Publishing Guidelines: Corrections and Clarifications

Rock Feed always seeks to publish corrections and clarifications promptly after they come to our attention.

The process:

Writers and editors should promptly relay reports about potential corrections to originating editors or via the reader correction-request form.

When a correction is made online, the story editor is responsible for alerting the appropriate teams to make the necessary changes to headlines and blurbs. The change should be made within the article and the correction should also be noted at the top of the item.

Articles:

Clarifications and corrections should be clear, concise and direct. They must be comprehensible to anyone who reads them, including readers who may have missed the story that is being corrected. Anyone reading the correction should be able to understand how and why the mistake has been corrected.

Blogs:

Blog posts should be updated quickly and transparently to correct erroneous information. The placement of the correction should reflect the gravity of the error. Major corrections (e.g., when the headline or driving premise of the blog post is wrong) should be noted in the headline and at the top of the post as well as within the blog item.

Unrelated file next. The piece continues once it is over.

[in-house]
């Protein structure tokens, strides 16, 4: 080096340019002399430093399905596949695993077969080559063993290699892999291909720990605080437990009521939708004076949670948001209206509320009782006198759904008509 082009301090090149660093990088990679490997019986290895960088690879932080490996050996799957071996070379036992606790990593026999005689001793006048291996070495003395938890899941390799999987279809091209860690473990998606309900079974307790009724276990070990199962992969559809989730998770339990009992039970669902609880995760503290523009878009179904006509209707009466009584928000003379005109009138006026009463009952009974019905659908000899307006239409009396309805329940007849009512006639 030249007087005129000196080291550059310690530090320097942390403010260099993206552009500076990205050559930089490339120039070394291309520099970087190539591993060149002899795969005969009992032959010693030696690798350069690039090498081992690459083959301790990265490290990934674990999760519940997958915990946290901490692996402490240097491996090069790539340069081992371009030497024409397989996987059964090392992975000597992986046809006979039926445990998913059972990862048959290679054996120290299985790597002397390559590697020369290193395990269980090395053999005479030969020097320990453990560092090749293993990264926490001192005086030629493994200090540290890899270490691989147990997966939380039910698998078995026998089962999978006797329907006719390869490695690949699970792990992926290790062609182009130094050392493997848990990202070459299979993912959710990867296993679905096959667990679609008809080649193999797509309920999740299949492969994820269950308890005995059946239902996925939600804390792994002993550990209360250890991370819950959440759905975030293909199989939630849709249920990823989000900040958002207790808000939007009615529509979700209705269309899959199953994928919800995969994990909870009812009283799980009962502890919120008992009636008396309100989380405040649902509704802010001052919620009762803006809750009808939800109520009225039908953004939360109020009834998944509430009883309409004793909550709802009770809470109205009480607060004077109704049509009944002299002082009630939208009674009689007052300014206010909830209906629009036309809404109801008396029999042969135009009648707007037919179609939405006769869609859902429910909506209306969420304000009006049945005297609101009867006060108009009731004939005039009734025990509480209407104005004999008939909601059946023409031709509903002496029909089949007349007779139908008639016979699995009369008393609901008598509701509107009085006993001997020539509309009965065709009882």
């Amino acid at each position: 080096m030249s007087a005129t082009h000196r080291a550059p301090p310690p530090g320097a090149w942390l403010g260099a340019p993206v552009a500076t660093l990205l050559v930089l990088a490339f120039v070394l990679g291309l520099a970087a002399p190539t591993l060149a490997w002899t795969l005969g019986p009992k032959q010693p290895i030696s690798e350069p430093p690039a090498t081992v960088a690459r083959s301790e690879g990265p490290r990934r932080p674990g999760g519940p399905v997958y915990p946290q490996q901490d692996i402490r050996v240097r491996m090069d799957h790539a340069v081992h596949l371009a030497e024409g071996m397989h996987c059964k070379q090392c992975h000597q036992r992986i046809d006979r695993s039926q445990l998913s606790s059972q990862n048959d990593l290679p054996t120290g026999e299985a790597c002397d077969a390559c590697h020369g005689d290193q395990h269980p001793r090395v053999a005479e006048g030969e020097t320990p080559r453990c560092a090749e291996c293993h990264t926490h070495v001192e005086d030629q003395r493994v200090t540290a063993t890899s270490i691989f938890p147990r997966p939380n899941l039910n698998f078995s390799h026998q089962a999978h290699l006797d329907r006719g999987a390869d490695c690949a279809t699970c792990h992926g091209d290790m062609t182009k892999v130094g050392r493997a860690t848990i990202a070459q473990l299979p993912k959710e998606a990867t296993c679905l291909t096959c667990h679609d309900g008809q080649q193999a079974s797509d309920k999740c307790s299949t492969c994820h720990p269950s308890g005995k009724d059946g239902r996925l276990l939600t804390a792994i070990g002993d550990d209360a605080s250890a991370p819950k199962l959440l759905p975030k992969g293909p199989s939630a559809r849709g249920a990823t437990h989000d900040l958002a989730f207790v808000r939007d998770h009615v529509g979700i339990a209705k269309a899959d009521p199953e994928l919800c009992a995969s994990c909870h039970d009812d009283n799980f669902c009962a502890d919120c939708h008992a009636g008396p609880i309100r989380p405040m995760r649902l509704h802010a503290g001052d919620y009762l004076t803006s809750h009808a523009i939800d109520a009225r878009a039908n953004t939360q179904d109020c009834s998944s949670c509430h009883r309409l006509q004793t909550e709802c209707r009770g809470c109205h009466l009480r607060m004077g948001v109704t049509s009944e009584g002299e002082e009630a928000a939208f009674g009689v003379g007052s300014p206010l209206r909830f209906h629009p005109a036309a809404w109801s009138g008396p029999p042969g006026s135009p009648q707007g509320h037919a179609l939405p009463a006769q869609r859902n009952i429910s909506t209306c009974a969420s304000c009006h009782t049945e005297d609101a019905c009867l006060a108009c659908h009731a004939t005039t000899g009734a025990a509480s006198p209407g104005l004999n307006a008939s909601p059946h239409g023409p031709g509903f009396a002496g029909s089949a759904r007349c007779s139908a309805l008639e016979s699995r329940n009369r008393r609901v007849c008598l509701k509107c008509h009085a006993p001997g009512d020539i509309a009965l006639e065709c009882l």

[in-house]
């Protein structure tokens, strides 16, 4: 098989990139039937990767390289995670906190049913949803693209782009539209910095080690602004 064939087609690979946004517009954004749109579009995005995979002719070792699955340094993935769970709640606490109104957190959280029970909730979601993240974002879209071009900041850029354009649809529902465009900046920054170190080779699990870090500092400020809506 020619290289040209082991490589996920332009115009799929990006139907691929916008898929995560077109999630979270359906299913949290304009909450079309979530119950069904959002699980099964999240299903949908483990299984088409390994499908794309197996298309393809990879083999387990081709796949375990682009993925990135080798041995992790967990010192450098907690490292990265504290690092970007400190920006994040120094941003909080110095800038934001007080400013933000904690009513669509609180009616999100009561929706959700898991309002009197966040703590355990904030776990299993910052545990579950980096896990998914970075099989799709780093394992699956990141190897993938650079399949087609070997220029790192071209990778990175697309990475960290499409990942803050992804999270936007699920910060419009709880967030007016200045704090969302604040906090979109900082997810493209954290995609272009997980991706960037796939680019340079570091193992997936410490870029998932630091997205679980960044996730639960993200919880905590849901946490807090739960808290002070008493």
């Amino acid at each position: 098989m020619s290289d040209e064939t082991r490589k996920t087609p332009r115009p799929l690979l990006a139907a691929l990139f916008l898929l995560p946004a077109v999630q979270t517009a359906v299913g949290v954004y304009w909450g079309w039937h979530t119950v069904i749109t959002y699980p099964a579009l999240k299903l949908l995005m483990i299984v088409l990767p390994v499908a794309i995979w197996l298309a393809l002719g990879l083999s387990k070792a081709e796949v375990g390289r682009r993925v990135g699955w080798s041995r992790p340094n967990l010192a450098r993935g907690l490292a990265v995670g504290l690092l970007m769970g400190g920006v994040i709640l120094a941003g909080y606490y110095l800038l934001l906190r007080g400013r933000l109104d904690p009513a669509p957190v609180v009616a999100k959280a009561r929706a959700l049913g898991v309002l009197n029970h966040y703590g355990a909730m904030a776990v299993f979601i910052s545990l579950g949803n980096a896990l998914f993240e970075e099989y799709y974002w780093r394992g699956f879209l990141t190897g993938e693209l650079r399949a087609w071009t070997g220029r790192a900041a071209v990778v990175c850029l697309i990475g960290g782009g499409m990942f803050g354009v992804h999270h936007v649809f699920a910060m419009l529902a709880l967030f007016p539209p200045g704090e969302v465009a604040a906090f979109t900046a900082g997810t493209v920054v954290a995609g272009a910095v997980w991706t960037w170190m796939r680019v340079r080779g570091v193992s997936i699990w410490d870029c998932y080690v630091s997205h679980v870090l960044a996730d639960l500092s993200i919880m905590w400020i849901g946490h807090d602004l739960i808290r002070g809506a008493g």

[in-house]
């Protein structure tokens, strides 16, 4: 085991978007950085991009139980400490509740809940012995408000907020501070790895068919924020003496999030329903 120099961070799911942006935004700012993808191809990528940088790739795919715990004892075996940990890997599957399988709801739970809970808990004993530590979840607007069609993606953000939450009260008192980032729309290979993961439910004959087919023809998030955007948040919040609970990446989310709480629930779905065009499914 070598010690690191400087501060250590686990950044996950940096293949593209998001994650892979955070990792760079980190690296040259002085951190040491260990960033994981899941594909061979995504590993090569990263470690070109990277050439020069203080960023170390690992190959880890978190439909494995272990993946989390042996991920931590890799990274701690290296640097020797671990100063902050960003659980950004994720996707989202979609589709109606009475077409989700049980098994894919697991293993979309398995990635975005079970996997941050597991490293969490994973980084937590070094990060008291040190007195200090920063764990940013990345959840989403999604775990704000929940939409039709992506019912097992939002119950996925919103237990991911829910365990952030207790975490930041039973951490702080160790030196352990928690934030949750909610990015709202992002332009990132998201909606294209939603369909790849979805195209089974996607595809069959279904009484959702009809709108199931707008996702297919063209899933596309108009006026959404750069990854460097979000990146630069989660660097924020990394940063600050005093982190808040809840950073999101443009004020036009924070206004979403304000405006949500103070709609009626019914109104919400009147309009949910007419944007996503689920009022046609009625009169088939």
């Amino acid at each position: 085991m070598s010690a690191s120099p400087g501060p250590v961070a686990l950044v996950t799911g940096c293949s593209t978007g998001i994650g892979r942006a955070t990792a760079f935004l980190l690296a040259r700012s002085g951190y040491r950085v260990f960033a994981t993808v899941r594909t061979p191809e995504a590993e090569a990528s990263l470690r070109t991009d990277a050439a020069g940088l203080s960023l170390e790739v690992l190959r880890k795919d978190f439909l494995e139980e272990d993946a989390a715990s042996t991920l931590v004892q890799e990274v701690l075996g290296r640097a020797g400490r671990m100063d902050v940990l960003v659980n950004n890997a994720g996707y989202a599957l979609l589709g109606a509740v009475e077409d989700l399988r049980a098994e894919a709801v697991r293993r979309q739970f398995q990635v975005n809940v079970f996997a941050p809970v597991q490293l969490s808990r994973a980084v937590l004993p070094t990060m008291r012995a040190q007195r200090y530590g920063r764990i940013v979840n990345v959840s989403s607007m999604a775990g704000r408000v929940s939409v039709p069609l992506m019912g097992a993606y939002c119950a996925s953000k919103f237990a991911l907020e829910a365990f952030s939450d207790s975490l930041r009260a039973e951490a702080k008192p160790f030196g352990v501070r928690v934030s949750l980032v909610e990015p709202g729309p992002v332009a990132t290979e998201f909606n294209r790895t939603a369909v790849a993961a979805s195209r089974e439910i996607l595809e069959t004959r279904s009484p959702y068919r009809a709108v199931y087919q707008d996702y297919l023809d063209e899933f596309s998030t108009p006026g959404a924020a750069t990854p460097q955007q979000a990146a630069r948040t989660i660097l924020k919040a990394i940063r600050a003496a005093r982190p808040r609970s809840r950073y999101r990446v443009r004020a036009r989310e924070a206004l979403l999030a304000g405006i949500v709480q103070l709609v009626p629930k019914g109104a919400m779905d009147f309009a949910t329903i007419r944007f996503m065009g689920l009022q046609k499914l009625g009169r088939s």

Take-down (“unpublish”) requests:

Because of the ease with which our published content can be searched and retrieved online, even years after publication, we have occasionally been asked to take-down (or “un-publish”) articles from our Web site. Typically, these requests come from the subjects of unflattering or embarrassing news articles who claim that they are being harmed by the articles’ ongoing availability.

As a matter of editorial policy, we do not grant take-down requests. If the subject claims that the story was inaccurate, of course, we should be prepared to investigate and, if necessary, publish a correction. And there may be situations in which fairness demands an update or follow-up coverage — for example, if we reported that a person was charged with a crime but did not report that the charges were later dismissed for lack of evidence. In short, our response will be to consider whether further editorial action is warranted, but not to remove the article as though it had never been published.